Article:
Tuesday, Oct 23, 2018
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Work to stop the Toledo brain drain


Toledo must find ways to attract talented young people, like Harvard-bound Zoe Flores, back to the city.

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Zoe Flores, the Harvard University-bound Toledo Public Schools student, is a symbol of what Toledo’s best and brightest young minds are able to accomplish within the city’s educational system. But a question remains: How does Toledo get talented young people, like Ms. Flores, to either come back to Toledo or come here for the first time?

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Toledo has, in recent years, struggled to attract college graduates. According to 2016 data compiled by the U.S. Census Bureau, only 18 percent of Toledo adults over the age of 25 have a bachelor’s degree or higher. Compare that to the flourishing Rust Belt city of Pittsburgh, where more than 40 percent of adults at least have a bachelor’s degree.

Solving this problem will not happen overnight, nor will it happen thanks to one or two easy bureaucratic decisions. Instead, the city of Toledo, in conjunction with its most significant companies — ProMedica, Owens Corning, Owens-Illinois, and more — must craft a plan that could bring an influx of degree-wielding young adults to Toledo.

Collectively, the city and these companies must find ways to improve the city’s infrastructure, continue to develop Toledo’s downtown area into an attractive social hub, and add more high-skill, well-paying jobs.

The University of Toledo must do its part as well. “Eds and meds” have helped steer many post-industrial cities onto a promising course. ProMedica has offered the meds, but the University of Toledo must work to push itself into the next strata of higher education. This can start in little ways.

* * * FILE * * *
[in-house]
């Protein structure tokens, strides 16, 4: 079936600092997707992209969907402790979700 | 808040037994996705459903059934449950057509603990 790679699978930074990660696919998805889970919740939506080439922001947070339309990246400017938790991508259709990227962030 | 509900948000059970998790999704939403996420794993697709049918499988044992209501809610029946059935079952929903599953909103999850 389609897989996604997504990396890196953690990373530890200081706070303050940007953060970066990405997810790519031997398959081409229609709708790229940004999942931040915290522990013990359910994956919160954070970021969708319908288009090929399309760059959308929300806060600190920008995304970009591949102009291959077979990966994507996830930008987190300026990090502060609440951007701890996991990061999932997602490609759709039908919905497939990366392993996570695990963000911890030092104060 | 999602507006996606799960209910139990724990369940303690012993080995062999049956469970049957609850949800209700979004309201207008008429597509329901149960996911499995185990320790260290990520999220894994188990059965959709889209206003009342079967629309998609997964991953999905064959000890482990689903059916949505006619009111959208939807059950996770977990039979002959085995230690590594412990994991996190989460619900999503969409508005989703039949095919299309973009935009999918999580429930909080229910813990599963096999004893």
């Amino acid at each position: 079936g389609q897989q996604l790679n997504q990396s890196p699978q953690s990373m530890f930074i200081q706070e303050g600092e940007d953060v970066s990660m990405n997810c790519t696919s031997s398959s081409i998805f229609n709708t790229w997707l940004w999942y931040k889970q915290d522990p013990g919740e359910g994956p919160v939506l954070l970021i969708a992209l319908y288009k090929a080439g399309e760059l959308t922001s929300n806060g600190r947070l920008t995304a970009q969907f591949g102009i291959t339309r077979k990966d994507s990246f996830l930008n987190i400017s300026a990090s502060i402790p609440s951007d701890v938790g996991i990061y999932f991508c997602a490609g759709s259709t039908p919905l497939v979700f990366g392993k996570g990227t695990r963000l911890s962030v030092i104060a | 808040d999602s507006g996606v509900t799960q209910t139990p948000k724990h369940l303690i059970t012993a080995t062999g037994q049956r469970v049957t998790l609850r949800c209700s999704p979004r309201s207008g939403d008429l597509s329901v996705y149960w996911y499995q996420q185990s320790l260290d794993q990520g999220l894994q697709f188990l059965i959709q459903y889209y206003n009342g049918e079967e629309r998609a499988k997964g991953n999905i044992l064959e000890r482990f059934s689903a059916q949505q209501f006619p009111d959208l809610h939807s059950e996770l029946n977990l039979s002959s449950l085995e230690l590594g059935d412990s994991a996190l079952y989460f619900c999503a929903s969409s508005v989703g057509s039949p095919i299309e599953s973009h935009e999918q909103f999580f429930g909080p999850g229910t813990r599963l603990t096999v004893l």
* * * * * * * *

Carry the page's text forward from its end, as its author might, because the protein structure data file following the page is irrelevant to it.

The University of Pittsburgh, considered by some to be a “public Ivy,” has a graduation rate of 81 percent. The University of Toledo, on the other hand, graduates 44.5 percent of its students each year. This is unacceptable. The university’s 2016 “completion plan” was a step toward remedying this issue, but it should not prevent administrators from seeking out other ways to improve its graduation rate.

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This is all much easier said than done, of course. But ProMedica has already been leading the way on revitalizing the downtown area. Imagine how much more could be accomplished with the Toledo city government working in tandem with ProMedica, the city’s other major companies, and a major university.

Mayor Wade Kapszukiewicz has already shown enthusiasm and vigor for pursuing opportunities for Toledo to attract young, talented professionals. That enthusiasm is welcome and needed. But if Toledo wishes for quality young people like Ms. Flores to look here for work, there is much work to be done.

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